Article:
Ready and Loose

How much these things matter is up for debate, but there is little doubting that West Virginia's players looked as carefree and loose as they ever have during Saturday's post-practice press conference.

All five of the squad's starters were at the dais to field questions from the press. But before, during and after each inquiry, they were quietly cracking inside jokes on each other, laughing at each other's answers and more.

That led one media member, who said he had sat through "tons" of similar press conferences over the years, to remark to head coach Bob Huggins that he had never seen a team "giggle on the podium so much" before asking if the players were always that easygoing. Huggins was quick to say his players knew when was time to ham it up and when was time to put in work.

"I want them to have fun and enjoy the experience," Huggins said. "In '92, [at Cincinnati] we went to the Final Four. I brought seven of them in [for a press conference]. They were hilarious. Everybody had the biggest time in the world. They were entertaining and engaging and funny -- everything that you can think about."

"And I want these guys to enjoy themselves. I want them to have a good time. They will be very quick to tell you now when it's time to do business, then we do business. But what's wrong with enjoying the experience and soaking it all up and having some fun? There isn't any doubt when it comes time to do business, they will do business. They understand that."

  • The media members who don't cover the Mountaineers regularly had to have set a record for the most times referring to the team's starting point guard (typically known as Truck) by his given name of Darryl Bryant.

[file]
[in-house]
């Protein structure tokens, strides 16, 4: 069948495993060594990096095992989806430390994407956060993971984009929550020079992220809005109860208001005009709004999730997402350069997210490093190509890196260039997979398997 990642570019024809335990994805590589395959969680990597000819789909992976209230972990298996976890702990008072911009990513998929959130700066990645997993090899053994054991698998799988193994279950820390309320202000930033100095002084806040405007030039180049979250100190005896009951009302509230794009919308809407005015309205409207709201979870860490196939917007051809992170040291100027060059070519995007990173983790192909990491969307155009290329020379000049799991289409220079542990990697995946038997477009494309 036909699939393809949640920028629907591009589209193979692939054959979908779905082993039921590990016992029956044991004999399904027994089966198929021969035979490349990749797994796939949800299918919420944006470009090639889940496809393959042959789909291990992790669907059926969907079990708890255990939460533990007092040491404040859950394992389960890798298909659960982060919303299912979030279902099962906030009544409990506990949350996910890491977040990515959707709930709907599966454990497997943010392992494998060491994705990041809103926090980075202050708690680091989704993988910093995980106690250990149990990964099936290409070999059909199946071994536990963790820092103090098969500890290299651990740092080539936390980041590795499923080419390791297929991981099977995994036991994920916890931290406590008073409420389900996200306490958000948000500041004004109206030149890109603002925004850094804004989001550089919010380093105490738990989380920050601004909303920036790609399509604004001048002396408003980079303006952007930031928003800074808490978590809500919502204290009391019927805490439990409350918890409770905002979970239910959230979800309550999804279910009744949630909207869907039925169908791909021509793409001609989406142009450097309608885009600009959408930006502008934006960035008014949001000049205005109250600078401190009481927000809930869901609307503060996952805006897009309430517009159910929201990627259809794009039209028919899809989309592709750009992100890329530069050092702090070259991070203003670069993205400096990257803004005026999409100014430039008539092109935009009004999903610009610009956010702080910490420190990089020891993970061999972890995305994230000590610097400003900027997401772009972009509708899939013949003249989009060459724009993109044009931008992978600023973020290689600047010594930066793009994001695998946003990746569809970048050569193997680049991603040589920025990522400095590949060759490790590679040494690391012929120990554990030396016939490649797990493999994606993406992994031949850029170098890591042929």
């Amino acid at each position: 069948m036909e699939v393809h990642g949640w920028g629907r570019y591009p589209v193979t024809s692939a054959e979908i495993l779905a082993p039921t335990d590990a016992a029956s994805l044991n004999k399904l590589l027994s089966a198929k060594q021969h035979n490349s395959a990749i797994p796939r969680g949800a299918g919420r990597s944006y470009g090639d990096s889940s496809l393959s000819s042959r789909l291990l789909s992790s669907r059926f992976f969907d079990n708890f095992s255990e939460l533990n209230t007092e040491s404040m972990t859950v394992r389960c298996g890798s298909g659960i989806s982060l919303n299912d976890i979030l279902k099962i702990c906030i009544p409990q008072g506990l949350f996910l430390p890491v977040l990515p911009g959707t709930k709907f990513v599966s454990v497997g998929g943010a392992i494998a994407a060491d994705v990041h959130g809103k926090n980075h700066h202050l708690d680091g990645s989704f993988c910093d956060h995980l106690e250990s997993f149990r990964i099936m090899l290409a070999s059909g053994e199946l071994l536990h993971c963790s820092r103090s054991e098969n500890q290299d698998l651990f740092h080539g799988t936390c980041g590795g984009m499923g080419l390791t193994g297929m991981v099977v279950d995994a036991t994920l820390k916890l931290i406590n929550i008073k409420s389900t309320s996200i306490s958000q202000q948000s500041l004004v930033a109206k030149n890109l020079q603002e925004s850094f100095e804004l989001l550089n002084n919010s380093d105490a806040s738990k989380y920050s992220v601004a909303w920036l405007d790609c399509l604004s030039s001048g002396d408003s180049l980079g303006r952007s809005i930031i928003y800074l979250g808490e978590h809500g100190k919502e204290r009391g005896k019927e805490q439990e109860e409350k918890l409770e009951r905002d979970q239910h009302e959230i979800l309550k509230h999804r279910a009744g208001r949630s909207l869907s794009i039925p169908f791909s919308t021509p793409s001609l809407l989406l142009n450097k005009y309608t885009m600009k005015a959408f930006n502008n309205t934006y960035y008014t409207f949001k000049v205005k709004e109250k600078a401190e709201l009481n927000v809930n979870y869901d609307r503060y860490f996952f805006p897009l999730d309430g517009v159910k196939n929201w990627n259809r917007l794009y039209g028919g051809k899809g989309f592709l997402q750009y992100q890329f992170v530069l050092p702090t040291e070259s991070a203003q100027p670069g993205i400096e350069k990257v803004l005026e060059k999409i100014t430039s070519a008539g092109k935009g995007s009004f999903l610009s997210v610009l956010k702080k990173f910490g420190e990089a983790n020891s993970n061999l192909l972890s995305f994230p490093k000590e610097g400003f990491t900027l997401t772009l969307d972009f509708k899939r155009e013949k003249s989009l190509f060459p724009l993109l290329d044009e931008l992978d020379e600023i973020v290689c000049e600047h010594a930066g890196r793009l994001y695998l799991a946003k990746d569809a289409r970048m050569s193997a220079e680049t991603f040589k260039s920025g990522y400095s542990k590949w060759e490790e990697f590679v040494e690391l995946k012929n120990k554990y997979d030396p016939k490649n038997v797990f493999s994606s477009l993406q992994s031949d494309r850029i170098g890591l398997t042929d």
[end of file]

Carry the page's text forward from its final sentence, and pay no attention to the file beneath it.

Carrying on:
They can't be faulted. After all, the placard placed in front of Bryant's seat said "Darryl" and he is officially listed on the roster by that name.

    But that didn't stop Bryant's teammates from getting a good chuckle each of the five times a reporter asked a question of the point guard and called him "Darryl" in the process.

  • Considering his recent struggles, Bryant did field a surprisingly high number of questions. Nearly all of them involved the full-court pressure defense Missouri is known to employ, and how WVU will handle it.

    No less than nine questions directed to the players and six more directed to Huggins were focused on the No. 10-seeded Tigers' attack, which has become known as the "Fastest 40 Minutes In Basketball."

    When players dared imply they might be prepared to face that defense after spending extensive practice time on breaking full-court presses after struggling to do so in a game at Cleveland State, one reporter seemed miffed.

    In a question directed at Bryant (yes, he used the name "Darryl" to ask), one reporter said the point guard sounded "almost arrogant" in the way he had said he expected West Virginia to be able to calmly work its way through its opposition's defense.